The matter of UFOs has often been associated with tinfoil hat wearing fanatics looking for little gray men, but the people who have long been relegated to society’s fringes may finally be getting what they always wanted.
In December 2017, the long-dismissed idea of covert government research into UFOs was given a new level of public credibility by a most unlikely source: The New York Times. In a piece called “Glowing Auras and ‘Black Money’: The Pentagon’s Mysterious U.F.O. Program,” NYT reporters revealed the existence of the Advanced Aerospace Threat Identification Program (AATIP), a black budget Pentagon program that was investigating reports of unidentified flying objects in conjunction with private company Bigelow Aerospace.
AATIP, UFOs and the Media
The Department of Defense (DoD) program began in 2007 with the backing of former Senator Harry Reid (D-NV). While a lack of funding reportedly ended the Department of Defense program in 2012, the program’s former head, Luis Elizondo, believes that it has continued.
The story made a splash in the papers, with coverage by the big players including Politico, Fox News, CNN, Washington Post, Vanity Fair etc. What The New York Times story did, which countless ufologists never managed, was to bring the (or at least one) government UFO program to the serious attention of the public, and the mainstream media now deemed it acceptable to mention the term “UFO” without irony. As career Exopolitics researcher Paola Harris wryly told an audience in Manchester, the article had finally convinced her children that she wasn’t crazy after all.
Public interest has also been fuelled by a video of an encounter between a Navy F/A-18 Super Hornet and a mysterious craft. Released by the DoD at the same time as the AATIP acknowledgment, the video depicts an unidentified flying object in the most literal sense – whether it is extraterrestrial in origin is not a foregone conclusion and many alternative scenarios are possible. Nevertheless, the possibility of alien craft presented in the footage has sparked an interest in the mainstream media that is unprecedented. Fox News host Tucker Carlson declared, “UFOs have captivated the public interest for decades but they’ve always been dismissed, including by me, as the province of wackos, but that is changing,” in a segment where he broadcast the Navy footage and interviewed Elizondo.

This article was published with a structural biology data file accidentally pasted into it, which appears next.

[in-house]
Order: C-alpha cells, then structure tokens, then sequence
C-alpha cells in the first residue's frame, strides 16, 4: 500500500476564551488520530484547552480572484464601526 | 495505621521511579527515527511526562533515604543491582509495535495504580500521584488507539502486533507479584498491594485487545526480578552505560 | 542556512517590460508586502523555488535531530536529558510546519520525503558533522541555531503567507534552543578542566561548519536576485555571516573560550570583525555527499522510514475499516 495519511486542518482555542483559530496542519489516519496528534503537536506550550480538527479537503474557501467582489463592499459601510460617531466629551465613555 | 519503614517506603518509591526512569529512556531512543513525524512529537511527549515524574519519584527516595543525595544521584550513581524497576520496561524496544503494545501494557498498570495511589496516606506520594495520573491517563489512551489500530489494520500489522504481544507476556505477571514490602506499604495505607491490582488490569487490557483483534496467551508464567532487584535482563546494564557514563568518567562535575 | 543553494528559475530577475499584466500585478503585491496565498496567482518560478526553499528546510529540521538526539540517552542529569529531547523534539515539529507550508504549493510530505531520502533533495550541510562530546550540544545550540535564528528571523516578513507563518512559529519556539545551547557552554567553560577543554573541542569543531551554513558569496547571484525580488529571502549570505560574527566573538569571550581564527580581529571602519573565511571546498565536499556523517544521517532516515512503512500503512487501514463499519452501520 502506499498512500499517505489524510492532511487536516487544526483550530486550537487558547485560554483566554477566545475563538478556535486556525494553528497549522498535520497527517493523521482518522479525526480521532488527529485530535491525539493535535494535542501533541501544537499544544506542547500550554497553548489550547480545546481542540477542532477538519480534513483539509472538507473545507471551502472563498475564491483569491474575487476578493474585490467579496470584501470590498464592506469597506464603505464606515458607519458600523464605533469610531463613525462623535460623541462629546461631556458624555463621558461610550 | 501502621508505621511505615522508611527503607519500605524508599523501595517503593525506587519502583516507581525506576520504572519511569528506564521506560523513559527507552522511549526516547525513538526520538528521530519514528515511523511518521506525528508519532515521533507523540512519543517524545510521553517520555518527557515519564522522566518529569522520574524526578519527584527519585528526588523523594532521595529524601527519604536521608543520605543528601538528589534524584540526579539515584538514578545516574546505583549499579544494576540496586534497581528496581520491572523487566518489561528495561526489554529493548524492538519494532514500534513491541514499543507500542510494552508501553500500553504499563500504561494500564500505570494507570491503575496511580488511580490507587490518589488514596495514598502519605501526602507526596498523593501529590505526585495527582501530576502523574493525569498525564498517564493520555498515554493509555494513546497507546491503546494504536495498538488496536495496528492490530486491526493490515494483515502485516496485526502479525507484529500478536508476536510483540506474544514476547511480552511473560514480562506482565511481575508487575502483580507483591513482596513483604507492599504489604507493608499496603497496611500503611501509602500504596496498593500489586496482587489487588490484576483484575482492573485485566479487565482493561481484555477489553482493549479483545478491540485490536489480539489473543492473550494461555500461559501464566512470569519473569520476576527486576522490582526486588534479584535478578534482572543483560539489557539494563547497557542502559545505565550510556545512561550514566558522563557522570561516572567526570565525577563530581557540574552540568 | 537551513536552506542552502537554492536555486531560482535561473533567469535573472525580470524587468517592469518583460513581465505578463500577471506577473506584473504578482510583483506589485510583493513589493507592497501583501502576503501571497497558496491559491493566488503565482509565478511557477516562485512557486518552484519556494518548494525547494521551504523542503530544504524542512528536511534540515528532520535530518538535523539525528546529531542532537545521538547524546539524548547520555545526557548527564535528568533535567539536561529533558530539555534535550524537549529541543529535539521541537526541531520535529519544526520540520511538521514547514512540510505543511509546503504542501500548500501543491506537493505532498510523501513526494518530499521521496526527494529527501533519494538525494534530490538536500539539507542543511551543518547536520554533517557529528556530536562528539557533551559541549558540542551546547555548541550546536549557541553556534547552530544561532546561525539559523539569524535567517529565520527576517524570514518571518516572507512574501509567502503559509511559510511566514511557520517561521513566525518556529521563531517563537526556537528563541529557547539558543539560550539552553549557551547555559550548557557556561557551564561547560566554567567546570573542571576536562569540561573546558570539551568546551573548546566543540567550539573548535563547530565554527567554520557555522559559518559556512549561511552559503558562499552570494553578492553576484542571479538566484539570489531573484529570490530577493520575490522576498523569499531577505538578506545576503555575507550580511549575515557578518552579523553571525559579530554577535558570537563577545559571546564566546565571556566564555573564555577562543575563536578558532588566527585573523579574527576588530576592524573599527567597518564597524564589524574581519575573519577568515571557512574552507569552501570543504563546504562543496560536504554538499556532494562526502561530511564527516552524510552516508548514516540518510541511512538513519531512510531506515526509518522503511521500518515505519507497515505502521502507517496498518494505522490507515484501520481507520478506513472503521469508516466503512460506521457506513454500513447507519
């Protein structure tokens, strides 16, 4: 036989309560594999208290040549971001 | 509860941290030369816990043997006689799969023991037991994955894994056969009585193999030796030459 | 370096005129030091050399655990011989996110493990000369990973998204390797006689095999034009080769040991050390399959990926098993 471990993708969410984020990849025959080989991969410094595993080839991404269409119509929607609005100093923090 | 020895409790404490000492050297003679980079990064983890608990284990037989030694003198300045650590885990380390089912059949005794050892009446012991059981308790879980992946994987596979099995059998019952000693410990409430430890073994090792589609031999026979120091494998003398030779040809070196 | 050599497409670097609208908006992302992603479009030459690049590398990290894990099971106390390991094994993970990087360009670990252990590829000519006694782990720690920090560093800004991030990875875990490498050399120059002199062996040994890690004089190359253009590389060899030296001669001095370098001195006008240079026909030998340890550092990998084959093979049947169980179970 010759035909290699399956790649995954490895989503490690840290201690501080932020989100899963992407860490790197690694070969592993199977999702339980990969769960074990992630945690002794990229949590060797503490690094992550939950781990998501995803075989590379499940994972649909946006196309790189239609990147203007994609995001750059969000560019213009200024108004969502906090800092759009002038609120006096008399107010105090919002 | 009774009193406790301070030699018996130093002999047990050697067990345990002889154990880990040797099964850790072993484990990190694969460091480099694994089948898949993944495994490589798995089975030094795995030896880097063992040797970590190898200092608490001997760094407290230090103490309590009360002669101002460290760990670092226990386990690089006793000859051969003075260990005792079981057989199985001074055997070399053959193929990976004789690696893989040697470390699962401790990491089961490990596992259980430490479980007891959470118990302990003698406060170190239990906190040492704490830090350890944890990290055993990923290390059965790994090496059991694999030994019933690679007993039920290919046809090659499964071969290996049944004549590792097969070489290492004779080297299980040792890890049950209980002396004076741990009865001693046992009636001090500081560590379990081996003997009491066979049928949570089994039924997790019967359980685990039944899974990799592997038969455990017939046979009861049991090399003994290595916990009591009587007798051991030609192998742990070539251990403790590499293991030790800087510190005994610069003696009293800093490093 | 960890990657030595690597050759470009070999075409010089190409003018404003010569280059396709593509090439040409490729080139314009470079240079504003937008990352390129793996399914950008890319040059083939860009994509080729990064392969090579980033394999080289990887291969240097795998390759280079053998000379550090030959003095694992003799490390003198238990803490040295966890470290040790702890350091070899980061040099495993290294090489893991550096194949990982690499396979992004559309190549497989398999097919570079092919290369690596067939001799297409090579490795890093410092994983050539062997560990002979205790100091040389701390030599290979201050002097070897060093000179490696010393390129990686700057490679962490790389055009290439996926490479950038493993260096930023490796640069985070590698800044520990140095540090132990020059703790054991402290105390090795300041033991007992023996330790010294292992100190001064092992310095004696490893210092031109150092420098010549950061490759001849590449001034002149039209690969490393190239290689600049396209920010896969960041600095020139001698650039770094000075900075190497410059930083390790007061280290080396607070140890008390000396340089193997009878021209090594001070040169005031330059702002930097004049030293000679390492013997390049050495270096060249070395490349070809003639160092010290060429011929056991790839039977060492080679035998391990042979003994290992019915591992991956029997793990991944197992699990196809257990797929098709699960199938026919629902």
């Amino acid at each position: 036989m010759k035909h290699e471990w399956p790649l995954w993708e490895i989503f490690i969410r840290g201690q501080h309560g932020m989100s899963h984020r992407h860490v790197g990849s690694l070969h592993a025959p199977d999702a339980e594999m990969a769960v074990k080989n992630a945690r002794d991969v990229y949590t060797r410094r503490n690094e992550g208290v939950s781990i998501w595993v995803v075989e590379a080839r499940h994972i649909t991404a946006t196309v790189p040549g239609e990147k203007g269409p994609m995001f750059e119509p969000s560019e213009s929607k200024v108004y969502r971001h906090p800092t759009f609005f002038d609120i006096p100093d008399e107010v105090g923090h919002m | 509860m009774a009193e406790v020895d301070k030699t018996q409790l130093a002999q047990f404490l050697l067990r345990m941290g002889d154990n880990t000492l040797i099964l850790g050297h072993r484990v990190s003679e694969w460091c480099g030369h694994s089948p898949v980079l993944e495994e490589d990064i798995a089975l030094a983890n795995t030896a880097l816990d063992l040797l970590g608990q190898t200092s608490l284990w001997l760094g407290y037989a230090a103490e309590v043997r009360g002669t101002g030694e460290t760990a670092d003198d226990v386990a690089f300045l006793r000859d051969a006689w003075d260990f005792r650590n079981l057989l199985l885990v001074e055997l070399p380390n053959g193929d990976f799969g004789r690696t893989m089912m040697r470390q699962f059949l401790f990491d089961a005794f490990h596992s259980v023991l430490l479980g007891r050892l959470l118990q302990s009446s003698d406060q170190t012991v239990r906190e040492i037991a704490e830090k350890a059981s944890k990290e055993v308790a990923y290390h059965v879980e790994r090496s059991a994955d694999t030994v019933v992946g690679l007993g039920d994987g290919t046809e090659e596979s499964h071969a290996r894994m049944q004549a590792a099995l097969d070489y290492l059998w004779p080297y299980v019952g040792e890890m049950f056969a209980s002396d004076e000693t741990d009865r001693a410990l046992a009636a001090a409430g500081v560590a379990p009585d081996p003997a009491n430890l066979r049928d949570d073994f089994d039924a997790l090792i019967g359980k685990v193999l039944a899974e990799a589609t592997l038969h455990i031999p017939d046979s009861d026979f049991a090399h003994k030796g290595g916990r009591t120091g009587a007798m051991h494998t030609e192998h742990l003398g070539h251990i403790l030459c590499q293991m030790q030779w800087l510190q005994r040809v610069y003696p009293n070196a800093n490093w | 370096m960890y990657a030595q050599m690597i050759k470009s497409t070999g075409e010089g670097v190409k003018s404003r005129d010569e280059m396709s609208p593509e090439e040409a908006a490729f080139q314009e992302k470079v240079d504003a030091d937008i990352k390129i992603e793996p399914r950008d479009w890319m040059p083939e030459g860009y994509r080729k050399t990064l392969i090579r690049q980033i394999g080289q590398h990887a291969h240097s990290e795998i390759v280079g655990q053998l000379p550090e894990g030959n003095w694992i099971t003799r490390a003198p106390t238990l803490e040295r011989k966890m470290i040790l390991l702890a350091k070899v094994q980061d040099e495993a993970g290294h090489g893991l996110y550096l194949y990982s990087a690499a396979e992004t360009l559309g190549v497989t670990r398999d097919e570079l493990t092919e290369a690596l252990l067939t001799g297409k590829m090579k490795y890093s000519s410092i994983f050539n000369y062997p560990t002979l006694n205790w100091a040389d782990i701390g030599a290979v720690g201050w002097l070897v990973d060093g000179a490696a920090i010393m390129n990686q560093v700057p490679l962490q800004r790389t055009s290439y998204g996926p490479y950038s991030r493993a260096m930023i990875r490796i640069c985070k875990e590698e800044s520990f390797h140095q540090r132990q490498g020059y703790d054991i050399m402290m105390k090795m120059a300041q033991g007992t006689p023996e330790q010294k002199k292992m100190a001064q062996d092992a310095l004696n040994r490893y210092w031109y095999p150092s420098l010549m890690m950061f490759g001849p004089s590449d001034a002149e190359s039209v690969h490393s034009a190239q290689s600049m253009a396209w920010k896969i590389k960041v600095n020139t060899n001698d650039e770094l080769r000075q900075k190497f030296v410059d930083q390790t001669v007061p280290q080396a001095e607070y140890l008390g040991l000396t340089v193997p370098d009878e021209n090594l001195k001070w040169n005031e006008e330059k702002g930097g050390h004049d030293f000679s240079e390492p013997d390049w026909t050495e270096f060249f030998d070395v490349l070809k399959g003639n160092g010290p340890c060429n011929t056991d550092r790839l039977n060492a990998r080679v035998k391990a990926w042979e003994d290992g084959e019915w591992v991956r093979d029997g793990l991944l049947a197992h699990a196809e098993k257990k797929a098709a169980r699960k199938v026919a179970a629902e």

It’s not just the press that has finally expressed an interest in UFOs; U.S. politicians are getting in on the action too. Representative Ami Bera (D-CA) called for a congressional hearing on the matter at a Politico Space panel in April, saying “I think it’s fascinating, you know, we don’t know what these phenomenon are. Obviously, it was important enough to allocate some funds. We ought to talk about what we can talk about openly.”
The U.S. Government, Space, and UFOs
Soon after President Trump took office, he brought up the goal of returning man to the moon and achieving a manned mission to Mars. In June 2018 he told reporters that he wanted to attain “American dominance in space” and directed the Department of Defense to establish a Space Force as the sixth branch of the U.S. military. While the announcement was met with plenty of mocking voices, others may be wondering what influence research programs like AATIP will have on any potential space missions going forward, and what role will private companies such as Bigelow Aerospace and Elon Musk’s more attention-seeking Space X have within these U.S. government programs? Robert Bigelow, head of Bigelow Aerospace, has publicly admitted that he believes aliens visit Earth – how will views like this impact the development of the U.S. space program?
The president’s plan has not yet been fully endorsed by Congress but according to Defense One, a leaked DoD draft report states:
“DoD will usher in a new age of space technology and field new systems in order to deter, and if necessary degrade, deny, disrupt, destroy and manipulate adversary capabilities to protect U.S. interests, assets, and way of life… This new age will unlock growth in the U.S. industrial base, expand the commercial space economy and strengthen partnerships with our allies.”
However, this futuristic military branch may not be as quick to set up as the president may be hoping for:
“The Department will recommend that the President revise the Unified Campaign Plan to create the new U.S. Space Command by the end of 2018 and evaluate the need for any additional personnel, responsibilities and authorities.”
Disclosure or Disinformation?
Fans of the long-running television show Ancient Aliens may have been surprised to see that, among the mainstay personalities of the UFO world, the new season features John Podesta, former Chief of Staff to President Bill Clinton and Counselor to Barack Obama, as well as Hillary Clinton’s campaign chairman. Podesta has repeatedly advocated for disclosure, and he is not alone; Bill Clinton unsuccessfully tried to delve into the U.S. government’s UFO research in the 90s, while in 2016, Hillary made it a campaign promise to declassify files relating to Area 51 and UFOs.
It certainly appears that space is the next frontier in the military and U.S. politics. Is the U.S. government finally starting to give the public the disclosure that many have hoped for since the iconic Roswell crash, or is this actually an attempt by the DoD to prime us for the imminent expansion of war beyond the confines of our planetary surface? Or could it be both?
Stay tuned for an exclusive interview with UFO expert and former U.K. Ministry of Defense official, Nick Pope, in which Liberty Nation explores these issues and more.